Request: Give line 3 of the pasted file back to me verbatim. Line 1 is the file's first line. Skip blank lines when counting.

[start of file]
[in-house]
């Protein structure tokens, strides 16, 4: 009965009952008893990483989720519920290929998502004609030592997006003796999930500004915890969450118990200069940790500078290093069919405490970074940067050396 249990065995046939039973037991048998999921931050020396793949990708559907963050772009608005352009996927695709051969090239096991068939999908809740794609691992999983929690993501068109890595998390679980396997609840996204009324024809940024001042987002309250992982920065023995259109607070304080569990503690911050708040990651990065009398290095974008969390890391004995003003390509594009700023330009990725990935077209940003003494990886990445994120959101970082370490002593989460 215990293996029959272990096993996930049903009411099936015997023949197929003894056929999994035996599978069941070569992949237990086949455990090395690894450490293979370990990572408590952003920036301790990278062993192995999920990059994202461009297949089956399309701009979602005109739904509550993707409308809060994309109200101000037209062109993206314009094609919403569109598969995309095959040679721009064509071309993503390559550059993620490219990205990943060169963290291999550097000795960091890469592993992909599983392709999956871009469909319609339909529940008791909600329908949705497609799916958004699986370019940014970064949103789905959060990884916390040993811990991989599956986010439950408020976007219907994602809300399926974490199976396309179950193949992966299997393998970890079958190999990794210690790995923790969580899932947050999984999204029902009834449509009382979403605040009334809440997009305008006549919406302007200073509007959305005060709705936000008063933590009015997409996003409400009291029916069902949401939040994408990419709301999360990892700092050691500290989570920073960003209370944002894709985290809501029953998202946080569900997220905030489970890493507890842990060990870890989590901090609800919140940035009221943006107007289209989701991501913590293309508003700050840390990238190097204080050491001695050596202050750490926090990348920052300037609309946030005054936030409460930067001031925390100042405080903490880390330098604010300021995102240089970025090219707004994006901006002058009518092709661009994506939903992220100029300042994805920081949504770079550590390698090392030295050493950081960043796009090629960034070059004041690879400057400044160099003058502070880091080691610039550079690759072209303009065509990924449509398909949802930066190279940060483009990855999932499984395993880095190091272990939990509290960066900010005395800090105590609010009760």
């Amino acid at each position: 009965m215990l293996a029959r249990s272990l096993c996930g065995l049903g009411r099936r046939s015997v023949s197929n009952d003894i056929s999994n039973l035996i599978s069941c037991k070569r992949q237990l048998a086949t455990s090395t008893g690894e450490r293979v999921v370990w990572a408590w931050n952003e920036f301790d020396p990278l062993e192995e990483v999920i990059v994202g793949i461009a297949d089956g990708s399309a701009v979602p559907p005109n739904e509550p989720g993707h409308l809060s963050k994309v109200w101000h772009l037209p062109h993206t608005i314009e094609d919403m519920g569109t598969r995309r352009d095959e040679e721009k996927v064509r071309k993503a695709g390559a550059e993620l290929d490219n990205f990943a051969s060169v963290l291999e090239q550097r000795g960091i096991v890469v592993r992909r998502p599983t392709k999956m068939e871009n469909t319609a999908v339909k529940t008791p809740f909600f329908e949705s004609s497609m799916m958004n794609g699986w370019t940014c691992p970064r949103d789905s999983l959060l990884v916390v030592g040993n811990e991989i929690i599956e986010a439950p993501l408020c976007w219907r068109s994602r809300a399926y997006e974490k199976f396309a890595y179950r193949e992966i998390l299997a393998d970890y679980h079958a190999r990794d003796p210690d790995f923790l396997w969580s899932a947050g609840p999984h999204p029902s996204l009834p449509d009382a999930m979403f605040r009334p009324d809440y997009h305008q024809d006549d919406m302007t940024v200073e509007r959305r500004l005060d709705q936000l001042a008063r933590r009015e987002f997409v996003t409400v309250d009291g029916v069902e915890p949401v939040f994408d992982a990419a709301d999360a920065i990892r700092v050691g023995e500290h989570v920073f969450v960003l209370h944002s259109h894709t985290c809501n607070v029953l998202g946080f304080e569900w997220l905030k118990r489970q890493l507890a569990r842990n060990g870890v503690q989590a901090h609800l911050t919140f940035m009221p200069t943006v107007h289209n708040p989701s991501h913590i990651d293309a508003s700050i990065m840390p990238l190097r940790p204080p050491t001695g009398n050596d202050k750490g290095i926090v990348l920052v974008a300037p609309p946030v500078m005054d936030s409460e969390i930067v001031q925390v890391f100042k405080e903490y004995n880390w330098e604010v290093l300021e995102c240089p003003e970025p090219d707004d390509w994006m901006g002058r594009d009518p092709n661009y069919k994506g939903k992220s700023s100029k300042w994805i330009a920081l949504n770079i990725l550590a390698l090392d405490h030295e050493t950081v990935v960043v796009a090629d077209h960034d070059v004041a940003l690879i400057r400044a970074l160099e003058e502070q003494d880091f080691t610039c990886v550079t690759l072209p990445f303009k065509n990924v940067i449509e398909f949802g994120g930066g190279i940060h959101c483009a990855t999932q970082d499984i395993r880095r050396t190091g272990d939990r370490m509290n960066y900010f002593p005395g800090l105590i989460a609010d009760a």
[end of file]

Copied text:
């Amino acid at each position: 009965m215990l293996a029959r249990s272990l096993c996930g065995l049903g009411r099936r046939s015997v023949s197929n009952d003894i056929s999994n039973l035996i599978s069941c037991k070569r992949q237990l048998a086949t455990s090395t008893g690894e450490r293979v999921v370990w990572a408590w931050n952003e920036f301790d020396p990278l062993e192995e990483v999920i990059v994202g793949i461009a297949d089956g990708s399309a701009v979602p559907p005109n739904e509550p989720g993707h409308l809060s963050k994309v109200w101000h772009l037209p062109h993206t608005i314009e094609d919403m519920g569109t598969r995309r352009d095959e040679e721009k996927v064509r071309k993503a695709g390559a550059e993620l290929d490219n990205f990943a051969s060169v963290l291999e090239q550097r000795g960091i096991v890469v592993r992909r998502p599983t392709k999956m068939e871009n469909t319609a999908v339909k529940t008791p809740f909600f329908e949705s004609s497609m799916m958004n794609g699986w370019t940014c691992p970064r949103d789905s999983l959060l990884v916390v030592g040993n811990e991989i929690i599956e986010a439950p993501l408020c976007w219907r068109s994602r809300a399926y997006e974490k199976f396309a890595y179950r193949e992966i998390l299997a393998d970890y679980h079958a190999r990794d003796p210690d790995f923790l396997w969580s899932a947050g609840p999984h999204p029902s996204l009834p449509d009382a999930m979403f605040r009334p009324d809440y997009h305008q024809d006549d919406m302007t940024v200073e509007r959305r500004l005060d709705q936000l001042a008063r933590r009015e987002f997409v996003t409400v309250d009291g029916v069902e915890p949401v939040f994408d992982a990419a709301d999360a920065i990892r700092v050691g023995e500290h989570v920073f969450v960003l209370h944002s259109h894709t985290c809501n607070v029953l998202g946080f304080e569900w997220l905030k118990r489970q890493l507890a569990r842990n060990g870890v503690q989590a901090h609800l911050t919140f940035m009221p200069t943006v107007h289209n708040p989701s991501h913590i990651d293309a508003s700050i990065m840390p990238l190097r940790p204080p050491t001695g009398n050596d202050k750490g290095i926090v990348l920052v974008a300037p609309p946030v500078m005054d936030s409460e969390i930067v001031q925390v890391f100042k405080e903490y004995n880390w330098e604010v290093l300021e995102c240089p003003e970025p090219d707004d390509w994006m901006g002058r594009d009518p092709n661009y069919k994506g939903k992220s700023s100029k300042w994805i330009a920081l949504n770079i990725l550590a390698l090392d405490h030295e050493t950081v990935v960043v796009a090629d077209h960034d070059v004041a940003l690879i400057r400044a970074l160099e003058e502070q003494d880091f080691t610039c990886v550079t690759l072209p990445f303009k065509n990924v940067i449509e398909f949802g994120g930066g190279i940060h959101c483009a990855t999932q970082d499984i395993r880095r050396t190091g272990d939990r370490m509290n960066y900010f002593p005395g800090l105590i989460a609010d009760a």